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Building industry seeks payment reform to ensure survival

Maja Garaca Djurdjevic
Maja Garaca Djurdjevic
31 March 2020 2 minute readShare
Building industry seeks payment reform to ensure survival

The building and construction industry is in danger of collapsing unless emergency measures are enacted to improve protections for subcontractors by addressing delayed and non-payments, SME trade subcontractors, industry bodies, advocates and builders have warned.

The Australian Subcontractors Association, Adjudicate Today, Master Plumbers Association SA, the National Electrical and Communications Association (NECA) and fintech payment protection platform ProjectPay have written to the Prime Minister asking him to enact urgent payment reform to protect SME subcontractors as bad debt activity spikes.

The group opined that the government needs to mandate cascading statutory trusts (CSTs) to ensure subcontractors will be well placed to assist with rebuilding the economy once the COVID-19 emergency has passed.

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According to the small business ombudsman, a CST is a trust imposed by law that “cascades” down through a string of “deemed” trusts. The money that is payable to a business down the line is held for the benefit of that business by the business above.

Put simply, CSTs function like a piggy bank to protect payments for all levels in the contractual supply chain, from principals to subcontractors.

 

‘National emergency’

Calling for urgent government intervention, fair-pay advocate and CEO of ProjectPay Louise Stewart referred to the situation in the industry as a “national emergency”.

“Our first priority must be to fix the payment problems in the industry so that the government’s economic stimulus flows through to the tradies that do the work,” Ms Stewart said.

“We urgently need the support of all governments to keep as many tradies afloat as possible. As part of relaxing the insolvency laws, we believe the federal government has an obligation to put in place protections for the public and subcontractors to ensure they get paid.”

Also arguing for the urgent implementation of CSTs, to protect subcontractors even where a contractor above them becomes insolvent, Paul Williams, chair of the Australian Subcontractors Association, said the industry is flooded by irregularities.

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“This is an industry already plagued by illegal phoenixing, and changes to insolvency regulations make the ground even more fertile for this type of reprehensible behaviour,” Mr Williams said.

“That’s why it’s more important than ever to expedite the introduction of statutory trusts. It’s a proven solution: the real estate industry has been using such trusts for years.”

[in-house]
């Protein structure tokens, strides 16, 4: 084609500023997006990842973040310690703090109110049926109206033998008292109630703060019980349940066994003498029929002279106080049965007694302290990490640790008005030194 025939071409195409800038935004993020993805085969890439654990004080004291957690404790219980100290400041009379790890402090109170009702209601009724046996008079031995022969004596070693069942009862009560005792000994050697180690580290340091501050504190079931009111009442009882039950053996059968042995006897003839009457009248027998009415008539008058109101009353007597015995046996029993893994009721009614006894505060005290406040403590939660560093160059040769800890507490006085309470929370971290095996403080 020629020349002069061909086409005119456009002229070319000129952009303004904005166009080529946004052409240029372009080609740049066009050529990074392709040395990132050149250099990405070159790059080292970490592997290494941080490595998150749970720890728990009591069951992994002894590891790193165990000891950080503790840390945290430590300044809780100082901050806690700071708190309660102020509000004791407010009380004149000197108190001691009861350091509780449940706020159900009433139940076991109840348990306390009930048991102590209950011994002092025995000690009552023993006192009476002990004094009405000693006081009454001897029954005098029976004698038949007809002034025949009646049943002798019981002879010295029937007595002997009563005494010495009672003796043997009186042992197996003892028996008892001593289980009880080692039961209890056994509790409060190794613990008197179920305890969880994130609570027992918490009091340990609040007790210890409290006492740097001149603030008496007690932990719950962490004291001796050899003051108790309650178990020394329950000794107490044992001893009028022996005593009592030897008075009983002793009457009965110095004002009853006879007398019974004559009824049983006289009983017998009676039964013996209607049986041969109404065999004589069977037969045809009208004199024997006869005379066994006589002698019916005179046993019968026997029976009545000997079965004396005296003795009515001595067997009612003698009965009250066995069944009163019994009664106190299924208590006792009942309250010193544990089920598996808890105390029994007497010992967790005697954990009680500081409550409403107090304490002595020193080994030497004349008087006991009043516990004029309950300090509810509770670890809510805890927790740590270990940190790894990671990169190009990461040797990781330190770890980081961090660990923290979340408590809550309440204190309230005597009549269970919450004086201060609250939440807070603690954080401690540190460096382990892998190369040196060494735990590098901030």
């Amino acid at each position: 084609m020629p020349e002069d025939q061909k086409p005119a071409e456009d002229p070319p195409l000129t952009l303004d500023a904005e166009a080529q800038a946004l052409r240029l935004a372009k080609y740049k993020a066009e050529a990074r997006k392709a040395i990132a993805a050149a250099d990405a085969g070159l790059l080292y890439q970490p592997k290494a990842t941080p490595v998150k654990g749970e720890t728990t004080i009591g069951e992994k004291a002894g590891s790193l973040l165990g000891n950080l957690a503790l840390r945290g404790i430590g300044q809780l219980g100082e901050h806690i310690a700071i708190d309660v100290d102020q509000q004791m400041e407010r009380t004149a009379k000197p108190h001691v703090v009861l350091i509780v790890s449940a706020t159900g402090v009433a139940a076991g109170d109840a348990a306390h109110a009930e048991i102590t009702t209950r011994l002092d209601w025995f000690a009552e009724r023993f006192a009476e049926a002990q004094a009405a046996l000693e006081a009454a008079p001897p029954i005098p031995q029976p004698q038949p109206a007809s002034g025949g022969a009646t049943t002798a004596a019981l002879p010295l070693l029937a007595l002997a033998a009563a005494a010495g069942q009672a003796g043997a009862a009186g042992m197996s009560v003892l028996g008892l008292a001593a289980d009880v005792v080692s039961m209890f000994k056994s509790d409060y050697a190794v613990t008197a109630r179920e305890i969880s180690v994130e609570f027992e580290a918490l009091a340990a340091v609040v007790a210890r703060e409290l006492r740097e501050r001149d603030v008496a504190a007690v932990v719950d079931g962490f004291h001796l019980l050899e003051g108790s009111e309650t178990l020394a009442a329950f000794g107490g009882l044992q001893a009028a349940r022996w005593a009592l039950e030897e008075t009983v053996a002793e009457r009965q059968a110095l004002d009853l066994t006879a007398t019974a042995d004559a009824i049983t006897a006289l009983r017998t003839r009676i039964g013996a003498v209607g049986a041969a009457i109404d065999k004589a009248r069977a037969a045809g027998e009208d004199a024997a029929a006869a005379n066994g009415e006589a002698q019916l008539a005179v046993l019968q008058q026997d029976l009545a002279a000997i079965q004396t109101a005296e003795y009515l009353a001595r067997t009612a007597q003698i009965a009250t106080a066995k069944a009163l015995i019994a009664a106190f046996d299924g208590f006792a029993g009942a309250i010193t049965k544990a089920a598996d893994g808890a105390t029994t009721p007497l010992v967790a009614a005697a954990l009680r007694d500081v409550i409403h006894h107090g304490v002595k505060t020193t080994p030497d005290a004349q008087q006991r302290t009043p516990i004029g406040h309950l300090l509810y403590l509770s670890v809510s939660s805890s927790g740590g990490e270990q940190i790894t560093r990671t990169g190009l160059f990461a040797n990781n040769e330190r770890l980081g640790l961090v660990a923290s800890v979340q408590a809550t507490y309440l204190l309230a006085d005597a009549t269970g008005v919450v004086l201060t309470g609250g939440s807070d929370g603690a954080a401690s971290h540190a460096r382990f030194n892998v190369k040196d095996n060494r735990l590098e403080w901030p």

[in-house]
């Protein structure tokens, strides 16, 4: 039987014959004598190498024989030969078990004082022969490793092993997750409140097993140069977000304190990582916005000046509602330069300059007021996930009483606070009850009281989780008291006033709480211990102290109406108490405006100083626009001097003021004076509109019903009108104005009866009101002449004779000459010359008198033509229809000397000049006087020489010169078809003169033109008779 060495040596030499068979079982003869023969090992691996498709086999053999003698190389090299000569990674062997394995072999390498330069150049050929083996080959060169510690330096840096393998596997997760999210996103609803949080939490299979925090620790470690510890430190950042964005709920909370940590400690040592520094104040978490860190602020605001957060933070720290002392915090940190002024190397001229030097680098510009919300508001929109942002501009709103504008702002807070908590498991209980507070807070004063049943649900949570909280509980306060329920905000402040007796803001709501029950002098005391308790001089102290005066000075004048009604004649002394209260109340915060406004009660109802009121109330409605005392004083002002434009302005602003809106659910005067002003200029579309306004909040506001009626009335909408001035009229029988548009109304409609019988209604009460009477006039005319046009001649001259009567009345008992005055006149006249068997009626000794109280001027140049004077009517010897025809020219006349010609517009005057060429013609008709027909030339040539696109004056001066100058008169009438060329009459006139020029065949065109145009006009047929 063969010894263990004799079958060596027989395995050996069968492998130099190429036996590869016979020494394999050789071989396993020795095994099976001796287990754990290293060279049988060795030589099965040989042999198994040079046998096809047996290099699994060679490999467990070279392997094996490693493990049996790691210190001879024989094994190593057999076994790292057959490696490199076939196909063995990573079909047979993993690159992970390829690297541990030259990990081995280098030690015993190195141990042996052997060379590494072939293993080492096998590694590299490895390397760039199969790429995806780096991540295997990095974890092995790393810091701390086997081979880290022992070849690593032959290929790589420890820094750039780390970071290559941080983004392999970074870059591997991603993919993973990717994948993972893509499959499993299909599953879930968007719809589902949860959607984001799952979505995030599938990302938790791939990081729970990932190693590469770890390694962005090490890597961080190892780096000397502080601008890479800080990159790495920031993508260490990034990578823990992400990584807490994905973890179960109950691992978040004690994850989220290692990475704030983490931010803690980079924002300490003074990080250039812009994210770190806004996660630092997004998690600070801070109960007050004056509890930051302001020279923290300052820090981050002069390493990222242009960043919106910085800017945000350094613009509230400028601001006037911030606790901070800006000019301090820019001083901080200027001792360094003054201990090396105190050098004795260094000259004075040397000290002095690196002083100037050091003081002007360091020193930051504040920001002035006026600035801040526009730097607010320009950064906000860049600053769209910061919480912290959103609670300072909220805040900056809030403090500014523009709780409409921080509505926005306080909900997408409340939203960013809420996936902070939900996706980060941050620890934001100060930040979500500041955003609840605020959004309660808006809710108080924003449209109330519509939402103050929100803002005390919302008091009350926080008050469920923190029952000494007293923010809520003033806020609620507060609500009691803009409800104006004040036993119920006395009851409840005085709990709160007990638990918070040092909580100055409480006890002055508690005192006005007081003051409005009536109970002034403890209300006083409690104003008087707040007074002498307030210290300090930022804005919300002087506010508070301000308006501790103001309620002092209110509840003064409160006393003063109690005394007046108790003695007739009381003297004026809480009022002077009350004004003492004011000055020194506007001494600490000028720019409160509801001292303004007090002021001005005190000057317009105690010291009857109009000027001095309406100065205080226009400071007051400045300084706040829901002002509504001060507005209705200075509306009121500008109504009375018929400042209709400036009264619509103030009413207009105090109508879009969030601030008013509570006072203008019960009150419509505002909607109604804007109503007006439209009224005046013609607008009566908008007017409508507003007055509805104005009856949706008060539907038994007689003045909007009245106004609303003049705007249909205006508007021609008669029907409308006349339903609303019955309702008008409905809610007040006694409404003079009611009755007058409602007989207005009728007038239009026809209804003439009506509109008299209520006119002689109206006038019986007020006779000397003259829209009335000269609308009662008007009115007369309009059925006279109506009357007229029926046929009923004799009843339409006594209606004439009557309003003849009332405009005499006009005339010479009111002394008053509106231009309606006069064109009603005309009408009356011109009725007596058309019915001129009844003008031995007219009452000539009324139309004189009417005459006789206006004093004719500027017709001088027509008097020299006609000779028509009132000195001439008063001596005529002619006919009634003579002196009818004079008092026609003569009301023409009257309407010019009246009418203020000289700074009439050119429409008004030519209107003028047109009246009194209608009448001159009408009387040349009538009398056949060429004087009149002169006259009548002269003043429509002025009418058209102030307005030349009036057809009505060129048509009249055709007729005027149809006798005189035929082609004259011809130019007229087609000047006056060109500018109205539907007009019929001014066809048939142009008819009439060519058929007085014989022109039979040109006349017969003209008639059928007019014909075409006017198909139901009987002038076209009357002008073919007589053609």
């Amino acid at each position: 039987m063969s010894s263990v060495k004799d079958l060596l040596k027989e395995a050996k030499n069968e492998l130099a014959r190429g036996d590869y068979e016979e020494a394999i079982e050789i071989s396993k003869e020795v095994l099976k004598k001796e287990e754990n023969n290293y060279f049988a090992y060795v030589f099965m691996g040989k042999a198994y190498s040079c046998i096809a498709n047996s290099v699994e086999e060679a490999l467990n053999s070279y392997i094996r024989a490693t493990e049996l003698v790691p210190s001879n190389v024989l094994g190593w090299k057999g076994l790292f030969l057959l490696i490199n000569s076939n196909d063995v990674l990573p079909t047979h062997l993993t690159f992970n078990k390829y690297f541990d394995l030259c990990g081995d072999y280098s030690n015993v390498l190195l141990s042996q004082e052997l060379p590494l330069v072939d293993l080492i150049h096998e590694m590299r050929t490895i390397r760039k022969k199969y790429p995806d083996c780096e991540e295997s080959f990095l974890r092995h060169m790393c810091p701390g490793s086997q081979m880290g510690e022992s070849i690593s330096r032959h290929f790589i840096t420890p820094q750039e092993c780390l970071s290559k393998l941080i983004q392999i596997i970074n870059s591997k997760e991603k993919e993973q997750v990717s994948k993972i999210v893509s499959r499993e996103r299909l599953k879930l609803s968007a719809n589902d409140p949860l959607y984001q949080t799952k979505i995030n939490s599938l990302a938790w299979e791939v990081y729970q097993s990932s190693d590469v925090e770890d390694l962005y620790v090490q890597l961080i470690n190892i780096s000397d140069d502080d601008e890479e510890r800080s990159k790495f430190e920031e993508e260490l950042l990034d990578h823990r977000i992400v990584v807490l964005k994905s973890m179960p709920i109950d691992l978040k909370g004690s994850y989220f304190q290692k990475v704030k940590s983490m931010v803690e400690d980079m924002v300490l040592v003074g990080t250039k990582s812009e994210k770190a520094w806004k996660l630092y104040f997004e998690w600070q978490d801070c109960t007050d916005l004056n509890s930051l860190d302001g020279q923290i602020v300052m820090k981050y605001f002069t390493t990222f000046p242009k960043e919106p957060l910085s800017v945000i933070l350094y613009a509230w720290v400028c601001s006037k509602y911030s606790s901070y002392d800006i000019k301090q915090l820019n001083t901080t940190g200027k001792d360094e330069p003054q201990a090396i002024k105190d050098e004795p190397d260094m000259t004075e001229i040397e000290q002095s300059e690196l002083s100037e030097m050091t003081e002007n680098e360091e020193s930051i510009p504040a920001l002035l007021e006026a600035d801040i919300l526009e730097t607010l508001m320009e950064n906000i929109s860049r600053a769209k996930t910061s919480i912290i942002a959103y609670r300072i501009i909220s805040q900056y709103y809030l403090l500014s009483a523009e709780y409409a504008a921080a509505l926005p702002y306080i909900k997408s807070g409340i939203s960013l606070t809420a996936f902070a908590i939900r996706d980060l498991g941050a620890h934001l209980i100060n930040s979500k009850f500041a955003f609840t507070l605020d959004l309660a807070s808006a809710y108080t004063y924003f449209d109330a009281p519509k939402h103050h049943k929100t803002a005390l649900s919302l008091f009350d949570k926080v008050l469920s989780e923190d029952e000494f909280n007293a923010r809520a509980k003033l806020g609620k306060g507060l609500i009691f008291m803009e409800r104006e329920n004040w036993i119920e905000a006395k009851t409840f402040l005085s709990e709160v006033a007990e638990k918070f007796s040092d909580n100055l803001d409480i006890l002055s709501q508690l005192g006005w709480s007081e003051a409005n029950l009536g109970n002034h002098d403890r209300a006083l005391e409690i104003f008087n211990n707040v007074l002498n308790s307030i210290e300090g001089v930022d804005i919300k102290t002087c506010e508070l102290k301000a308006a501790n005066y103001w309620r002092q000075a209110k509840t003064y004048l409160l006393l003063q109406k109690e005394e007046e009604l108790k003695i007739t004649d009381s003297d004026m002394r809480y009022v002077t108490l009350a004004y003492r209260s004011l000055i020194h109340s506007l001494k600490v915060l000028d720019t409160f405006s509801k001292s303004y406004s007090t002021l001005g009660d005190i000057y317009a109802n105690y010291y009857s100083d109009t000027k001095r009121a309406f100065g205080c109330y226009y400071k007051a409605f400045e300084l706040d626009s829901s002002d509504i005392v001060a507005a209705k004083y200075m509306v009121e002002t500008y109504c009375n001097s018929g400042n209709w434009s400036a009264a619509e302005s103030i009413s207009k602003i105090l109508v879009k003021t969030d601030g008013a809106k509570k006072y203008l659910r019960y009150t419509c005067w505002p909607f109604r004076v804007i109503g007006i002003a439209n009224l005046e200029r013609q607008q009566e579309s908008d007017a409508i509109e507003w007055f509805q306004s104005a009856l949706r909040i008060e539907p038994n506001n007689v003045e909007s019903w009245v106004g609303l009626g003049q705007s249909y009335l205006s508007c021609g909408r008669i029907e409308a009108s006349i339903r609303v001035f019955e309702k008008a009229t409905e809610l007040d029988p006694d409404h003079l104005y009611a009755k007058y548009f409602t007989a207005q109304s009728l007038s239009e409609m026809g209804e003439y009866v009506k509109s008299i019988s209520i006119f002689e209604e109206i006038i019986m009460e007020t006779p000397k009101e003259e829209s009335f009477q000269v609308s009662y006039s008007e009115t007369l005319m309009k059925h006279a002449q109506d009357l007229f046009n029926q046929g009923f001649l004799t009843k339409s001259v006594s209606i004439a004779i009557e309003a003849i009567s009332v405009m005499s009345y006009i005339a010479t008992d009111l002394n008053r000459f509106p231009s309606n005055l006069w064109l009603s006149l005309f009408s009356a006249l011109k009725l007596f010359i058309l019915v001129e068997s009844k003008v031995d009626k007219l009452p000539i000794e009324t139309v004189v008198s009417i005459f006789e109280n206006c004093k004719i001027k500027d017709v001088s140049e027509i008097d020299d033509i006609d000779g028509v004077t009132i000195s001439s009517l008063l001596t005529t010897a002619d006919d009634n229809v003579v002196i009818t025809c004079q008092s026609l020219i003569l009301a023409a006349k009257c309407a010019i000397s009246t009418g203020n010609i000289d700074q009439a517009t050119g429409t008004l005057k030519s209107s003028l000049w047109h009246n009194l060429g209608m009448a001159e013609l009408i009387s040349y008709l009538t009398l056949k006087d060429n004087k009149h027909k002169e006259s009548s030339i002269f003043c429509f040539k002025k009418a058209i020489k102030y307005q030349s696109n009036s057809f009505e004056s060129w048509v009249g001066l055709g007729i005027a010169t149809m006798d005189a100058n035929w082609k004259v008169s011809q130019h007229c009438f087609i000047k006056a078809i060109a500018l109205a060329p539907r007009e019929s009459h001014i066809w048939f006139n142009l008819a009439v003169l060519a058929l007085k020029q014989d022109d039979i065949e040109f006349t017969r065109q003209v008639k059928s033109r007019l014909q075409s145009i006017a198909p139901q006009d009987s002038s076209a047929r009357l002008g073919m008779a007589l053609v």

In the letter itself, the group makes three requests of the government to ensure that SME subcontractors are able to keep their doors open.

Among them, the group has called on the federal government to release the report of the senior officers requested by the Building Minister’s Forum (BMF) to prepare model legislation for the introduction of CSTs across the industry.

It has also urged the government to convene an emergency meeting of the BMF to consider and commit to model legislation, and to make all government payments owing to subcontractors directly to the subcontractors by CSTs and not to tier one contractors.

Murray review

In 2018, the government-initiated Murray review recommended the introduction of deemed statutory trusts.

Responding to the review at the time, Kate Carnell pledged her support to small-business subcontractors.

“I support the Murray review recommendation that a deemed statutory trust model be applied to all parts of the contractual payment chain for construction projects over $1 million, plus a program of industry-wide education and training,” Ms Carnell said.

In the ASBFEO’s working paper on cascading statutory trusts, the ombudsman pointed out that subcontractors perform over 80 per cent of all work in the Australian construction industry, while businesses with fewer than five workers make up 64 per cent of all insolvencies in the area.

Building industry seeks payment reform to ensure survival
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Maja Garaca Djurdjevic
Maja Garaca Djurdjevic

Maja Garaca Djurdjevic is the editor of My Business. 

Maja has a decade-long career in journalism across finance, business and politics. Now a well-versed reporter in the SME and accounting arena, prior to joining Momentum Media, Maja reported for several established news outlets in Southeast Europe, scrutinising key processes in post-conflict societies and enabling citizens to influence decision-making.

You can email Maja on [email protected] 

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